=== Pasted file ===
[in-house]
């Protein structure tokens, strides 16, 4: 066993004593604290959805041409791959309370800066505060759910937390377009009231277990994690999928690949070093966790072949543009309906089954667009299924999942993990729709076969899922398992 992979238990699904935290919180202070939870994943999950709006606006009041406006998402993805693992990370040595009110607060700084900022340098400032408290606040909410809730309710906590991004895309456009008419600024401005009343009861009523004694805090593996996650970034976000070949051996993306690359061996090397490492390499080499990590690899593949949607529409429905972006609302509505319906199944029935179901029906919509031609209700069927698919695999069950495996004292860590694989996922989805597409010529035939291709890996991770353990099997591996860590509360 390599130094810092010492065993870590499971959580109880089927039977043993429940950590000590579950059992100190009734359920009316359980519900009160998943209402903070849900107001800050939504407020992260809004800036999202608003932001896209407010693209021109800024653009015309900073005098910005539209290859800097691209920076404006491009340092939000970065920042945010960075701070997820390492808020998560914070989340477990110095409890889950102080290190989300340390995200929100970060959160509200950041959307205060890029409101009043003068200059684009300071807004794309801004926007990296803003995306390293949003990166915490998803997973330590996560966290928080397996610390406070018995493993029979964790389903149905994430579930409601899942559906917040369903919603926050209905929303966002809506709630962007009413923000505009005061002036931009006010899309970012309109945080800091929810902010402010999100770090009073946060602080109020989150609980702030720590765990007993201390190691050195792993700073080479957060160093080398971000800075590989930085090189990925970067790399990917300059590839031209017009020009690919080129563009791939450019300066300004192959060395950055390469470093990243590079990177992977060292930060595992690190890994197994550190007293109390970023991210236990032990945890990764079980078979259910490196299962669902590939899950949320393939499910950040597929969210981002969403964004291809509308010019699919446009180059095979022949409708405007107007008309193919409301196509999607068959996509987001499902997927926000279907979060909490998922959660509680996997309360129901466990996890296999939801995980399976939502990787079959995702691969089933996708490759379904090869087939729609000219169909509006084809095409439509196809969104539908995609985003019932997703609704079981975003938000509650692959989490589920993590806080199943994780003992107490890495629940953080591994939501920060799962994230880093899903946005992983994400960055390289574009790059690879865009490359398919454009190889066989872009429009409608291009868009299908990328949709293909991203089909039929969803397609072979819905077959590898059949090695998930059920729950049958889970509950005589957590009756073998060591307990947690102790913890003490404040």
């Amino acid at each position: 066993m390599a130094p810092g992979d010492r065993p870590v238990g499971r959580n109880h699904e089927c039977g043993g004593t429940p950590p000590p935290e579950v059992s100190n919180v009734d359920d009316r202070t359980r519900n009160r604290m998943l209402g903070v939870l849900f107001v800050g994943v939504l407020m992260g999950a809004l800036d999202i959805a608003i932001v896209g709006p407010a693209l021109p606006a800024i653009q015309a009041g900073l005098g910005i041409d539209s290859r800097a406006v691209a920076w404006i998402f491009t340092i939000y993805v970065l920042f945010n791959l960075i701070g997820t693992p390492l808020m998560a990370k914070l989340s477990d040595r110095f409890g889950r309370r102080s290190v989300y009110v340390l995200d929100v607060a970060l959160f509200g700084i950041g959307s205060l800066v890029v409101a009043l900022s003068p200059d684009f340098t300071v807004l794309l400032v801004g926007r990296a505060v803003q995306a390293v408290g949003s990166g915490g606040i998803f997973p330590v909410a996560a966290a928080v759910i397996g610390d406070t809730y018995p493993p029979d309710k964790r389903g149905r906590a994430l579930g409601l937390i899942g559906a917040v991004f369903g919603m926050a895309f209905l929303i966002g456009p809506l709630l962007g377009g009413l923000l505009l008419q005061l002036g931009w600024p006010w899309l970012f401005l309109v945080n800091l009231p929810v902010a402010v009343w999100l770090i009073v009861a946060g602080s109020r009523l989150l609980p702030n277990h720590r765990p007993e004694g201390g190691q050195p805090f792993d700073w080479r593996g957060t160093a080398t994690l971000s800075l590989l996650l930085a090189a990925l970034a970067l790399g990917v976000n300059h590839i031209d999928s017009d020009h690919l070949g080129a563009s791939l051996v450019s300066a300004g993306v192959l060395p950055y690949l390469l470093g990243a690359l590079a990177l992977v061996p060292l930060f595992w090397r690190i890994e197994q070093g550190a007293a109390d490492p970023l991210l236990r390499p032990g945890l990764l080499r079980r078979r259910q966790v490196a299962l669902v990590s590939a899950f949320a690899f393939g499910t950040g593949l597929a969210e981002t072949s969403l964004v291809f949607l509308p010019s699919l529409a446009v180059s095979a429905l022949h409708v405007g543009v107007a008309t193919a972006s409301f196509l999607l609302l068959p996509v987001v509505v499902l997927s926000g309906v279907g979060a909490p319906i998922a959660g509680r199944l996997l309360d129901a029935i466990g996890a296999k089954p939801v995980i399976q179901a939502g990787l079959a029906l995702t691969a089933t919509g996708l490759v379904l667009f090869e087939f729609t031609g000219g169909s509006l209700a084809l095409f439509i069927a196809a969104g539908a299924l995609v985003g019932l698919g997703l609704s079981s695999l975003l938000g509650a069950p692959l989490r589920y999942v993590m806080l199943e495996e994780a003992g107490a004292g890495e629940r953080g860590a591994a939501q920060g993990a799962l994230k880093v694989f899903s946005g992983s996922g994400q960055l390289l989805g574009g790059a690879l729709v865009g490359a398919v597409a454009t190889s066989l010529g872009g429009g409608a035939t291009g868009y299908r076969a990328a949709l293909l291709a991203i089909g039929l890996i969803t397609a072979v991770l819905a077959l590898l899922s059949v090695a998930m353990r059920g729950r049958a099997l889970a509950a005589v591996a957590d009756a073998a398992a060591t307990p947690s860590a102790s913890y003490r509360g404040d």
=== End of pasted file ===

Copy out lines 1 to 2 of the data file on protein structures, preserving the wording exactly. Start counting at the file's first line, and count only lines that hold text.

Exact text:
[in-house]
């Protein structure tokens, strides 16, 4: 066993004593604290959805041409791959309370800066505060759910937390377009009231277990994690999928690949070093966790072949543009309906089954667009299924999942993990729709076969899922398992 992979238990699904935290919180202070939870994943999950709006606006009041406006998402993805693992990370040595009110607060700084900022340098400032408290606040909410809730309710906590991004895309456009008419600024401005009343009861009523004694805090593996996650970034976000070949051996993306690359061996090397490492390499080499990590690899593949949607529409429905972006609302509505319906199944029935179901029906919509031609209700069927698919695999069950495996004292860590694989996922989805597409010529035939291709890996991770353990099997591996860590509360 390599130094810092010492065993870590499971959580109880089927039977043993429940950590000590579950059992100190009734359920009316359980519900009160998943209402903070849900107001800050939504407020992260809004800036999202608003932001896209407010693209021109800024653009015309900073005098910005539209290859800097691209920076404006491009340092939000970065920042945010960075701070997820390492808020998560914070989340477990110095409890889950102080290190989300340390995200929100970060959160509200950041959307205060890029409101009043003068200059684009300071807004794309801004926007990296803003995306390293949003990166915490998803997973330590996560966290928080397996610390406070018995493993029979964790389903149905994430579930409601899942559906917040369903919603926050209905929303966002809506709630962007009413923000505009005061002036931009006010899309970012309109945080800091929810902010402010999100770090009073946060602080109020989150609980702030720590765990007993201390190691050195792993700073080479957060160093080398971000800075590989930085090189990925970067790399990917300059590839031209017009020009690919080129563009791939450019300066300004192959060395950055390469470093990243590079990177992977060292930060595992690190890994197994550190007293109390970023991210236990032990945890990764079980078979259910490196299962669902590939899950949320393939499910950040597929969210981002969403964004291809509308010019699919446009180059095979022949409708405007107007008309193919409301196509999607068959996509987001499902997927926000279907979060909490998922959660509680996997309360129901466990996890296999939801995980399976939502990787079959995702691969089933996708490759379904090869087939729609000219169909509006084809095409439509196809969104539908995609985003019932997703609704079981975003938000509650692959989490589920993590806080199943994780003992107490890495629940953080591994939501920060799962994230880093899903946005992983994400960055390289574009790059690879865009490359398919454009190889066989872009429009409608291009868009299908990328949709293909991203089909039929969803397609072979819905077959590898059949090695998930059920729950049958889970509950005589957590009756073998060591307990947690102790913890003490404040």